Photo: Carlos Tischler/Getty Images

Secretary of State Mike Pompeo will lay down an important marker for China in a speech on Monday at the U.S. Chamber of Commerce's Indo-Pacific Business Forum. Pompeo won't say this explicitly, but he'll subtly tell China's neighbors they don't have to choose Chinese investment over American investment.

The big picture: Axios has been briefed on the speech from a source with direct knowledge of its latest contents, as of early Sunday evening. Pompeo is expected to frame the speech as a discussion of the Trump administration’s "economic strategy for advancing a free and open Indo-Pacific."

The key line: "I am here to say emphatically that the Trump administration is expanding our economic engagement in the Indo-Pacific." (The Trump officials are expected to announce new initiatives to promote U.S. private sector investments in Asia, especially in energy, infrastructure and the digital economy, the source told me.)

  • Expect Pompeo to say that "America will be there and American businesses will be there. The American people and the whole world have a stake in Indo-Pacific peace and prosperity. That is why the Indo-Pacific must be free and open."

Between the lines: Pompeo has a tough job selling the Trump administration's economic engagement in Asia. One of Trump's first acts as president was withdrawing the U.S. from the region's biggest trade deal — the Trans-Pacific Partnership.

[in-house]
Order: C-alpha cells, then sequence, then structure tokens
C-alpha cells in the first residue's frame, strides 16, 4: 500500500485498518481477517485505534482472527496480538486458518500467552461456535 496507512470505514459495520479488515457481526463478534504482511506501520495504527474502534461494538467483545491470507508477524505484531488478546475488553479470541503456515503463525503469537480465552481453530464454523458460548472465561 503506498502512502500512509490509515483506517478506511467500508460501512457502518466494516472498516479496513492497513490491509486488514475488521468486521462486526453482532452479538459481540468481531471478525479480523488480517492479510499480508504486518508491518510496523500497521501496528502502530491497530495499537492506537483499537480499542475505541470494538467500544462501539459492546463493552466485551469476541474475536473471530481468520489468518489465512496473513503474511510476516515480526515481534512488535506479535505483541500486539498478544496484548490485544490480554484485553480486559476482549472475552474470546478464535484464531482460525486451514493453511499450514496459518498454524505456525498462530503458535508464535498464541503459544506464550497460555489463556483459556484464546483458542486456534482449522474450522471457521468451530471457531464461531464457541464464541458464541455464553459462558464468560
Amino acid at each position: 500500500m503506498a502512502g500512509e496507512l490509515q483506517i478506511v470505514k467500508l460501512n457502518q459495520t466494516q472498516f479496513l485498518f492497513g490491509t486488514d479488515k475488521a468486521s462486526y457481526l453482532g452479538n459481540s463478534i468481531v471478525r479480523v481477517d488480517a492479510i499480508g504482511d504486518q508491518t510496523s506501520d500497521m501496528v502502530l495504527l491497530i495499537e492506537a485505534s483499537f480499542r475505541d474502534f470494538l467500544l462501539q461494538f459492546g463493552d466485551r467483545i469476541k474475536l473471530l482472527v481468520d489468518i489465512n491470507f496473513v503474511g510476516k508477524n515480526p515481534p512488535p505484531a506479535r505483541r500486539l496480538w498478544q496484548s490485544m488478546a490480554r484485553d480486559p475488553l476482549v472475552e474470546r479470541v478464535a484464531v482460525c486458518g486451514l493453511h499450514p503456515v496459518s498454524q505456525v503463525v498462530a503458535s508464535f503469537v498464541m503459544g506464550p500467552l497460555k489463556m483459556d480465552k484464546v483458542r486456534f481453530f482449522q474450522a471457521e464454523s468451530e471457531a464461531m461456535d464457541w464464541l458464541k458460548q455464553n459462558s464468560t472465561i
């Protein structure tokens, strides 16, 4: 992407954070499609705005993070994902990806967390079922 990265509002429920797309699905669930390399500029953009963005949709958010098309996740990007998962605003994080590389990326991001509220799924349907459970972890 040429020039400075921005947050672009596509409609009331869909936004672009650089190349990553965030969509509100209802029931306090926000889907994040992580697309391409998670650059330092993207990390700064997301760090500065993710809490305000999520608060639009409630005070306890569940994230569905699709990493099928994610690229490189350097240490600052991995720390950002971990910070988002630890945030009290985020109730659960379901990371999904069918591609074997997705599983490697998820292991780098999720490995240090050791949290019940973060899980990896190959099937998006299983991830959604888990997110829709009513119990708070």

• Many smaller Asian nations worry about an American retreat from the region and have begun to see an emboldened China fill the vacuum. 
  • A similar dynamic is occurring in Europe. But most countries around the world would still, if given the choice, far prefer to deal with America over China.

China has been operating like a pay-day lender as it aggressively expands and lays down major investments around the world. 

  • Pompeo's speech will highlight the U.S. business advantages of reliability and transparency: "Thanks to [our] history of economic and commercial engagement, America’s relationships throughout the Indo-Pacific today are characterized by mutual trust and respect. American friendship is welcomed, and American businesses are recognized for their ingenuity, reliability, and honesty."

Behind the scenes: About a half-dozen Cabinet secretaries and agency heads, including Wilbur Ross and Rick Perry, will lay out the administration’s economic and commercial strategy for the Indo-Pacific, the source said.  

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